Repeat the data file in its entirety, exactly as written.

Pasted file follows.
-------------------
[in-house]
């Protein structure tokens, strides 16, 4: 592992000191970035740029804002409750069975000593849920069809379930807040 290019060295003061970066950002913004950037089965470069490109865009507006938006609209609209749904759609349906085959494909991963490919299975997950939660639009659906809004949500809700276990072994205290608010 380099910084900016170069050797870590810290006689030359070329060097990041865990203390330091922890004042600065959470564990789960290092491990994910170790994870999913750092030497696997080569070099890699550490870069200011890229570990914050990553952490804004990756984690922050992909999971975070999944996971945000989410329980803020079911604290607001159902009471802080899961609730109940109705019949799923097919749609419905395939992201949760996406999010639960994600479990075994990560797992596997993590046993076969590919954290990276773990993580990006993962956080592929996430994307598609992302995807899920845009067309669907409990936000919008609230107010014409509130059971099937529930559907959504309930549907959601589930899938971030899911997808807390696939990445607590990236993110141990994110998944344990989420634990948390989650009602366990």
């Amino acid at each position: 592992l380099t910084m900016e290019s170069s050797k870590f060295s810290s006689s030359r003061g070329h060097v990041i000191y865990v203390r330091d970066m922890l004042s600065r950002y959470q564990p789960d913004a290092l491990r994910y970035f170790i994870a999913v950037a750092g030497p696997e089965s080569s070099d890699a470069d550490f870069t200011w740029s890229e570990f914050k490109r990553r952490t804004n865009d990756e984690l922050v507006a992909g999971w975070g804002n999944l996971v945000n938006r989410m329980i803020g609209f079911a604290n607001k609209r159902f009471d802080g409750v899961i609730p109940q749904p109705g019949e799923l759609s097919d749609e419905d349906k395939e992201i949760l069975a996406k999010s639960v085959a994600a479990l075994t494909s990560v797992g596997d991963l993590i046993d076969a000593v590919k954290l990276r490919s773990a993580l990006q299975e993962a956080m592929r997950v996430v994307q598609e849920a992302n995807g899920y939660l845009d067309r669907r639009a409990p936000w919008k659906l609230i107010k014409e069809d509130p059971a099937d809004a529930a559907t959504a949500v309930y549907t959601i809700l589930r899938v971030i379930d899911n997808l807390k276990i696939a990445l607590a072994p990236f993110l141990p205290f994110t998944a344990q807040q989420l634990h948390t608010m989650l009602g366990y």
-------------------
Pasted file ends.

[in-house]
């Protein structure tokens, strides 16, 4: 592992000191970035740029804002409750069975000593849920069809379930807040 290019060295003061970066950002913004950037089965470069490109865009507006938006609209609209749904759609349906085959494909991963490919299975997950939660639009659906809004949500809700276990072994205290608010 380099910084900016170069050797870590810290006689030359070329060097990041865990203390330091922890004042600065959470564990789960290092491990994910170790994870999913750092030497696997080569070099890699550490870069200011890229570990914050990553952490804004990756984690922050992909999971975070999944996971945000989410329980803020079911604290607001159902009471802080899961609730109940109705019949799923097919749609419905395939992201949760996406999010639960994600479990075994990560797992596997993590046993076969590919954290990276773990993580990006993962956080592929996430994307598609992302995807899920845009067309669907409990936000919008609230107010014409509130059971099937529930559907959504309930549907959601589930899938971030899911997808807390696939990445607590990236993110141990994110998944344990989420634990948390989650009602366990």
């Amino acid at each position: 592992l380099t910084m900016e290019s170069s050797k870590f060295s810290s006689s030359r003061g070329h060097v990041i000191y865990v203390r330091d970066m922890l004042s600065r950002y959470q564990p789960d913004a290092l491990r994910y970035f170790i994870a999913v950037a750092g030497p696997e089965s080569s070099d890699a470069d550490f870069t200011w740029s890229e570990f914050k490109r990553r952490t804004n865009d990756e984690l922050v507006a992909g999971w975070g804002n999944l996971v945000n938006r989410m329980i803020g609209f079911a604290n607001k609209r159902f009471d802080g409750v899961i609730p109940q749904p109705g019949e799923l759609s097919d749609e419905d349906k395939e992201i949760l069975a996406k999010s639960v085959a994600a479990l075994t494909s990560v797992g596997d991963l993590i046993d076969a000593v590919k954290l990276r490919s773990a993580l990006q299975e993962a956080m592929r997950v996430v994307q598609e849920a992302n995807g899920y939660l845009d067309r669907r639009a409990p936000w919008k659906l609230i107010k014409e069809d509130p059971a099937d809004a529930a559907t959504a949500v309930y549907t959601i809700l589930r899938v971030i379930d899911n997808l807390k276990i696939a990445l607590a072994p990236f993110l141990p205290f994110t998944a344990q807040q989420l634990h948390t608010m989650l009602g366990y």